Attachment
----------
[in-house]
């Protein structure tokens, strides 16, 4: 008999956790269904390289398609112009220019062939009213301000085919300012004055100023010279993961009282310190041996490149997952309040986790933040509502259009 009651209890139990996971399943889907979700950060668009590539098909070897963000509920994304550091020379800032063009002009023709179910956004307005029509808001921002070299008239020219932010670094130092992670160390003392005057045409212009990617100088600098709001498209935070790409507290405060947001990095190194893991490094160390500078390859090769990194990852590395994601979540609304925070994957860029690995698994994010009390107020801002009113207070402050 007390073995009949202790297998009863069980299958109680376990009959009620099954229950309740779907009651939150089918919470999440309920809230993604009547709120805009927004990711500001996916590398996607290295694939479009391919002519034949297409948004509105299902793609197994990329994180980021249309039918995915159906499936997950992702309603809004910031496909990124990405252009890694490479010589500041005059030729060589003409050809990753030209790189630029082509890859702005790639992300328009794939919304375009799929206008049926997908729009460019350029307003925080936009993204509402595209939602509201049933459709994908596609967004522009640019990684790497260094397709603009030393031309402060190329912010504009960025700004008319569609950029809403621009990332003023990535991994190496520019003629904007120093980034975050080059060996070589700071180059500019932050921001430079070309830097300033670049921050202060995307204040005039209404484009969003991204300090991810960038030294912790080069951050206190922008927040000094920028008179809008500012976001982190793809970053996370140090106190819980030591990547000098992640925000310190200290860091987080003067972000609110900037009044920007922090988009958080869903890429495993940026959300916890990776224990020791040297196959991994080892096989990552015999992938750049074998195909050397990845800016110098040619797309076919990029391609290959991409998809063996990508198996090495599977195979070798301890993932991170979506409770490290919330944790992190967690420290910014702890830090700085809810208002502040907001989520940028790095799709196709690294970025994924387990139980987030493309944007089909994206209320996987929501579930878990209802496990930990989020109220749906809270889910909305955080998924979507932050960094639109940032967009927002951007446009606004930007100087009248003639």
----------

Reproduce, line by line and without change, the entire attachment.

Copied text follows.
[in-house]
């Protein structure tokens, strides 16, 4: 008999956790269904390289398609112009220019062939009213301000085919300012004055100023010279993961009282310190041996490149997952309040986790933040509502259009 009651209890139990996971399943889907979700950060668009590539098909070897963000509920994304550091020379800032063009002009023709179910956004307005029509808001921002070299008239020219932010670094130092992670160390003392005057045409212009990617100088600098709001498209935070790409507290405060947001990095190194893991490094160390500078390859090769990194990852590395994601979540609304925070994957860029690995698994994010009390107020801002009113207070402050 007390073995009949202790297998009863069980299958109680376990009959009620099954229950309740779907009651939150089918919470999440309920809230993604009547709120805009927004990711500001996916590398996607290295694939479009391919002519034949297409948004509105299902793609197994990329994180980021249309039918995915159906499936997950992702309603809004910031496909990124990405252009890694490479010589500041005059030729060589003409050809990753030209790189630029082509890859702005790639992300328009794939919304375009799929206008049926997908729009460019350029307003925080936009993204509402595209939602509201049933459709994908596609967004522009640019990684790497260094397709603009030393031309402060190329912010504009960025700004008319569609950029809403621009990332003023990535991994190496520019003629904007120093980034975050080059060996070589700071180059500019932050921001430079070309830097300033670049921050202060995307204040005039209404484009969003991204300090991810960038030294912790080069951050206190922008927040000094920028008179809008500012976001982190793809970053996370140090106190819980030591990547000098992640925000310190200290860091987080003067972000609110900037009044920007922090988009958080869903890429495993940026959300916890990776224990020791040297196959991994080892096989990552015999992938750049074998195909050397990845800016110098040619797309076919990029391609290959991409998809063996990508198996090495599977195979070798301890993932991170979506409770490290919330944790992190967690420290910014702890830090700085809810208002502040907001989520940028790095799709196709690294970025994924387990139980987030493309944007089909994206209320996987929501579930878990209802496990930990989020109220749906809270889910909305955080998924979507932050960094639109940032967009927002951007446009606004930007100087009248003639």